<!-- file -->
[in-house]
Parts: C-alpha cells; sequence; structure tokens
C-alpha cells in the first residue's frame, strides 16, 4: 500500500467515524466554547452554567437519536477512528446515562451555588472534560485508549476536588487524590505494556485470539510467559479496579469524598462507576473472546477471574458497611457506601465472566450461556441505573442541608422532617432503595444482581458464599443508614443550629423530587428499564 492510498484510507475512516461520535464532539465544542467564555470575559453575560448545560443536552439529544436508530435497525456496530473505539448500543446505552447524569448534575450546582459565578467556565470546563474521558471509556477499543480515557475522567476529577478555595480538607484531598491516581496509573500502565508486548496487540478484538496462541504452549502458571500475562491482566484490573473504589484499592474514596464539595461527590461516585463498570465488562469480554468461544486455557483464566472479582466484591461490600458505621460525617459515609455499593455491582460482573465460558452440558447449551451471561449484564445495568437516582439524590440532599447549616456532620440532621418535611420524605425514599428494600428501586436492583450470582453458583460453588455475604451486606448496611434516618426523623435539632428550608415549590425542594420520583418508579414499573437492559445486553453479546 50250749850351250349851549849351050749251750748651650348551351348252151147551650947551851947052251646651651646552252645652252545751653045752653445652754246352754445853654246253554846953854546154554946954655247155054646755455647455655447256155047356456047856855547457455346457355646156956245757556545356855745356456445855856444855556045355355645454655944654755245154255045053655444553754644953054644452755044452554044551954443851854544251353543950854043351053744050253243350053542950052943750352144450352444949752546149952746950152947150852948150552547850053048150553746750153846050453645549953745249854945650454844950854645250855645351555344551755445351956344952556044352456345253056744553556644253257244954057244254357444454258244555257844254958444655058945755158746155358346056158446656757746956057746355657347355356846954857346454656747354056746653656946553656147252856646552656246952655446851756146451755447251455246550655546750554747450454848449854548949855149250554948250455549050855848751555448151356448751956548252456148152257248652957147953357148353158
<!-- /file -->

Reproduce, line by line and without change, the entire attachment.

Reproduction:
[in-house]
Parts: C-alpha cells; sequence; structure tokens
C-alpha cells in the first residue's frame, strides 16, 4: 500500500467515524466554547452554567437519536477512528446515562451555588472534560485508549476536588487524590505494556485470539510467559479496579469524598462507576473472546477471574458497611457506601465472566450461556441505573442541608422532617432503595444482581458464599443508614443550629423530587428499564 492510498484510507475512516461520535464532539465544542467564555470575559453575560448545560443536552439529544436508530435497525456496530473505539448500543446505552447524569448534575450546582459565578467556565470546563474521558471509556477499543480515557475522567476529577478555595480538607484531598491516581496509573500502565508486548496487540478484538496462541504452549502458571500475562491482566484490573473504589484499592474514596464539595461527590461516585463498570465488562469480554468461544486455557483464566472479582466484591461490600458505621460525617459515609455499593455491582460482573465460558452440558447449551451471561449484564445495568437516582439524590440532599447549616456532620440532621418535611420524605425514599428494600428501586436492583450470582453458583460453588455475604451486606448496611434516618426523623435539632428550608415549590425542594420520583418508579414499573437492559445486553453479546 50250749850351250349851549849351050749251750748651650348551351348252151147551650947551851947052251646651651646552252645652252545751653045752653445652754246352754445853654246253554846953854546154554946954655247155054646755455647455655447256155047356456047856855547457455346457355646156956245757556545356855745356456445855856444855556045355355645454655944654755245154255045053655444553754644953054644452755044452554044551954443851854544251353543950854043351053744050253243350053542950052943750352144450352444949752546149952746950152947150852948150552547850053048150553746750153846050453645549953745249854945650454844950854645250855645351555344551755445351956344952556044352456345253056744553556644253257244954057244254357444454258244555257844254958444655058945755158746155358346056158446656757746956057746355657347355356846954857346454656747354056746653656946553656147252856646552656246952655446851756146451755447251455246550655546750554747450454848449854548949855149250554948250455549050855848751555448151356448751956548252456148152257248652957147953357148353158